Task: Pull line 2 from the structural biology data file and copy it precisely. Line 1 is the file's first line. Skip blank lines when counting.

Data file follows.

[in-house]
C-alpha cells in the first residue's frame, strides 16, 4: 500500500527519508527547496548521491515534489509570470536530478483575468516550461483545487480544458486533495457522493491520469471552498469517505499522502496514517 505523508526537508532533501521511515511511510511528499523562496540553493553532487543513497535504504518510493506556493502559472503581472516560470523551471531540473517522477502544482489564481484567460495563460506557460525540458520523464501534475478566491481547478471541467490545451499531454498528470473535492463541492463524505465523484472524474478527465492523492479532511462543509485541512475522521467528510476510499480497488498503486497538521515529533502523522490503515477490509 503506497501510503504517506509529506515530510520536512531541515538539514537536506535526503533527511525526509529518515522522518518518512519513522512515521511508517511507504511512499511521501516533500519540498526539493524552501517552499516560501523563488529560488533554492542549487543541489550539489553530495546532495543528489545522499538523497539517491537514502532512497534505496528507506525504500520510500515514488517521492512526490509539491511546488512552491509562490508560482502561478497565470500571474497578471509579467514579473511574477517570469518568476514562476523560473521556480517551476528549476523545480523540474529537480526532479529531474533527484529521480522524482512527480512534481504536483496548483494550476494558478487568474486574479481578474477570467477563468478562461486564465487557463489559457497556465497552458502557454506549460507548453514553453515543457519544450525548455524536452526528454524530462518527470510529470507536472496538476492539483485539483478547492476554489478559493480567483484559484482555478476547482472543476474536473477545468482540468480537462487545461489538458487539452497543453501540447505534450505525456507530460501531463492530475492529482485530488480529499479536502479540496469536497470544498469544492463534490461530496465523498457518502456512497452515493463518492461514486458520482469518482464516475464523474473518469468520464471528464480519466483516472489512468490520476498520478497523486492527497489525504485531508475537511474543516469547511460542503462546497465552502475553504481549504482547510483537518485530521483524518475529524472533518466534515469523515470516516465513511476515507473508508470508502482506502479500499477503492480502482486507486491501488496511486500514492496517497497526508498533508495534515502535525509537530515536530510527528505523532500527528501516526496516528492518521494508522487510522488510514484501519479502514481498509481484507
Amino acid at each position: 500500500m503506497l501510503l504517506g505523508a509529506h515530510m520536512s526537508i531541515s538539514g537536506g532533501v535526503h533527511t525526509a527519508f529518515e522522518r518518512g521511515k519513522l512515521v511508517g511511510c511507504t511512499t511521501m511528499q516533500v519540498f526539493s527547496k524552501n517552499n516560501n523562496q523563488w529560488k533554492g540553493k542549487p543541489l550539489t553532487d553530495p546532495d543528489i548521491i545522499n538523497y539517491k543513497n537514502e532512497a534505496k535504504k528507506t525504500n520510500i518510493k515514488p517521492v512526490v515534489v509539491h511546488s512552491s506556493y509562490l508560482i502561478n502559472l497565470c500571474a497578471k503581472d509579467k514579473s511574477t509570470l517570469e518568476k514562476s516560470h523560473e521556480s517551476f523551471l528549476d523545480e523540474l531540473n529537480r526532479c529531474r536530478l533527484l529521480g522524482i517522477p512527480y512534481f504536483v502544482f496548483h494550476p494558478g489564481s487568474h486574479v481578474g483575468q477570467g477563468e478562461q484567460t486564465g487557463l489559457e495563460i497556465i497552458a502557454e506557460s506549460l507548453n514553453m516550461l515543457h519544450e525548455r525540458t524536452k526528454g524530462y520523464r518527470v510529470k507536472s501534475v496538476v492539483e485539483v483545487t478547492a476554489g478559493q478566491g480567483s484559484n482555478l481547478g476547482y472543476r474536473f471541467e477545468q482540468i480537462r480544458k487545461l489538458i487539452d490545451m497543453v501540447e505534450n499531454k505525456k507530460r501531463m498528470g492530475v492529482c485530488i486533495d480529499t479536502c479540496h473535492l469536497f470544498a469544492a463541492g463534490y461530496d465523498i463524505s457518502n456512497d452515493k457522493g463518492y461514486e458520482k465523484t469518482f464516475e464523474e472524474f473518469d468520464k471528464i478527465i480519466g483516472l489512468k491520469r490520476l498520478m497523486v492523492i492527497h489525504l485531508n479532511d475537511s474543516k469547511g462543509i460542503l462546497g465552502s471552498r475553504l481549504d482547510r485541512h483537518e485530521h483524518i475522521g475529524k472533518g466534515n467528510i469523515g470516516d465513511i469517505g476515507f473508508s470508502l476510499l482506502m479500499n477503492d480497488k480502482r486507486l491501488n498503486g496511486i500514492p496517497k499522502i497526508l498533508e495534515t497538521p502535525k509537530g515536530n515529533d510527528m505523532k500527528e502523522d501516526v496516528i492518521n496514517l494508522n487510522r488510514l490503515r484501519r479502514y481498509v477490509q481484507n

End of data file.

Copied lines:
C-alpha cells in the first residue's frame, strides 16, 4: 500500500527519508527547496548521491515534489509570470536530478483575468516550461483545487480544458486533495457522493491520469471552498469517505499522502496514517 505523508526537508532533501521511515511511510511528499523562496540553493553532487543513497535504504518510493506556493502559472503581472516560470523551471531540473517522477502544482489564481484567460495563460506557460525540458520523464501534475478566491481547478471541467490545451499531454498528470473535492463541492463524505465523484472524474478527465492523492479532511462543509485541512475522521467528510476510499480497488498503486497538521515529533502523522490503515477490509 503506497501510503504517506509529506515530510520536512531541515538539514537536506535526503533527511525526509529518515522522518518518512519513522512515521511508517511507504511512499511521501516533500519540498526539493524552501517552499516560501523563488529560488533554492542549487543541489550539489553530495546532495543528489545522499538523497539517491537514502532512497534505496528507506525504500520510500515514488517521492512526490509539491511546488512552491509562490508560482502561478497565470500571474497578471509579467514579473511574477517570469518568476514562476523560473521556480517551476528549476523545480523540474529537480526532479529531474533527484529521480522524482512527480512534481504536483496548483494550476494558478487568474486574479481578474477570467477563468478562461486564465487557463489559457497556465497552458502557454506549460507548453514553453515543457519544450525548455524536452526528454524530462518527470510529470507536472496538476492539483485539483478547492476554489478559493480567483484559484482555478476547482472543476474536473477545468482540468480537462487545461489538458487539452497543453501540447505534450505525456507530460501531463492530475492529482485530488480529499479536502479540496469536497470544498469544492463534490461530496465523498457518502456512497452515493463518492461514486458520482469518482464516475464523474473518469468520464471528464480519466483516472489512468490520476498520478497523486492527497489525504485531508475537511474543516469547511460542503462546497465552502475553504481549504482547510483537518485530521483524518475529524472533518466534515469523515470516516465513511476515507473508508470508502482506502479500499477503492480502482486507486491501488496511486500514492496517497497526508498533508495534515502535525509537530515536530510527528505523532500527528501516526496516528492518521494508522487510522488510514484501519479502514481498509481484507